Be vigilant and don’t look

13.02.2011

This most recent trip to Auckland was marked by plenty of drama. The first experience was getting a virus the second I hooked up to the internet. The second was, having accidentally bumped the light into beam in my rent-a-Falcon on Ponsonby Road, a very interesting gentleman in a Toyota Picnic in the next lane flipped the bird, shouted, ‘You f***ing idiot, you’ve got your f***ing beam on,’ and proceeded to swerve his car into mine, then cut me off in my lane, before running a red light. The dude was angry. Running red lights seems to be commonplace there, having witnessed an average of one incident per diem, and once again, I seemed to receive confirmation that the page on intersection block is missing from the Auckland edition of the Road Code. (This last one has haunted me for years: every time I leave the gap in the intersection, my Auckland passengers consistently say, ‘I can tell you’re not from here.’)
   I know the strange motoring habits of Auckland I report are isolated examples as I have not really seen too much of this extreme behaviour on my previous trips. There are some oddities such as the inefficient motorway, where no lane is the quickest one, or the fact that travelling at 10 km/h above the speed limit is de rigueur, but then, you find quirks here in Wellington with our one-way system and less than clever signposting (which has, in our defence, improved).
   The reason I make these remarks is a concern where it will all lead. An Auckland friend, who was a witness to the Toyota Picnic’s driver’s extreme sense of drama (I wonder: what more does he do when something bad actually happens?), once said to me that he was surprised that in Wellington, a person spotting a friend on the opposite side of the road would shout out to him.
   Apparently, this does not happen in Auckland.
   So if the everyday gesture of friendship in society is now deemed inappropriate in our largest city, what is next? Could it be this?

London Underground, no eye contact

   These signs were not around last time I visited London, and I had to head to Duck Duck Go to search whether it was just a joke. A few people have reported them, so either they are connected by prima facie unrelated individuals who are coordinating a clever marketing campaign, or they are genuine.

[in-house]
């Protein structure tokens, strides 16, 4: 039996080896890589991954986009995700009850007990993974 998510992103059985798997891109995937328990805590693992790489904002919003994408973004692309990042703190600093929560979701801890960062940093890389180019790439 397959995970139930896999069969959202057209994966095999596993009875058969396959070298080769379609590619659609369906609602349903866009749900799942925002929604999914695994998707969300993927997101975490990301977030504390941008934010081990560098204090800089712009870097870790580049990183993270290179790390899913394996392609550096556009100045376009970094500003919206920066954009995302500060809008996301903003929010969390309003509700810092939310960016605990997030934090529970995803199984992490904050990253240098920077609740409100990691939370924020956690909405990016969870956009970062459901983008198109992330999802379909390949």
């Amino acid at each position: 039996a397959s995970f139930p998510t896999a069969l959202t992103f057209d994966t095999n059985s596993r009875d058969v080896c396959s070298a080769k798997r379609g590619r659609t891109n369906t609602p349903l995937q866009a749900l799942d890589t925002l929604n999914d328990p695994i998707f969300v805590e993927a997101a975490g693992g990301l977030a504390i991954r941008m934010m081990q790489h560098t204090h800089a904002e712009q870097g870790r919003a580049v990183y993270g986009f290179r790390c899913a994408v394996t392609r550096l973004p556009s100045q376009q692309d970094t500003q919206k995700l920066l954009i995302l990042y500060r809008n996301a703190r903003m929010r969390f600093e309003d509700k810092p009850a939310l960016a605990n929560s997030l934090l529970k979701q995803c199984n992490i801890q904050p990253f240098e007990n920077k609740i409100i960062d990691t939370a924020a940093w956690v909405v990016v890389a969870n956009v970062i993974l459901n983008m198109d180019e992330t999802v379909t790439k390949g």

If genuine, then this is a sign that civilization has left Great Britain faster than the gold reserves under Gordon Brown’s watch.
   I’ve made eye contact with strangers before on the Tube in a friendly fashion, given up my seat for ladies and insisted they take it (they usually react as though it is a prank), and joked with friends and noticed Londoners chuckle at our conversation.
   (Female New Yorkers, incidentally, are still flattered that a gentleman gives up his seat on the Subway, and the elderly are always grateful. In Paris, meanwhile, giving up your seat to the elderly is expected, as well as to members of the armed forces.)
   The latest Underground sign makes me wonder if London has descended into the world of Harry Brown, where making eye contact with someone will lead to a fight. I suspect such signs have been put up after incidents of eye contact leading to violence. And that means the most basic aspect of human civilization—the ability to refrain—is now lost on an increasing number of citizens in the occident.
   It seems to run counter to the expectation that people stay vigilant, on the look-out for suspected terrorists, after years of the Troubles and, more recently, July 7, 2005. If you don’t look, how do you know?
   ‘I’m sorry, guv, I never got a look at his face. I can tell you he was wearing Doc Martens. Shoes with Martin Clunes’s image transferred on to them.’
   I think it’s a cautionary warning that if we don’t teach our own lot to get some perspective on life—a high beam on a car is not the end of the world, Mr Picnic—we’re looking at cities that are going to reflect the lack of civility that this sign suggests.
   What an appalling advertisement for modern Britain, undoing anything that the Tourist Authority might wish to do. It’s as bad as Britain’s apartheid policy.

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Posted in culture, France, New Zealand, UK | 6 Comments »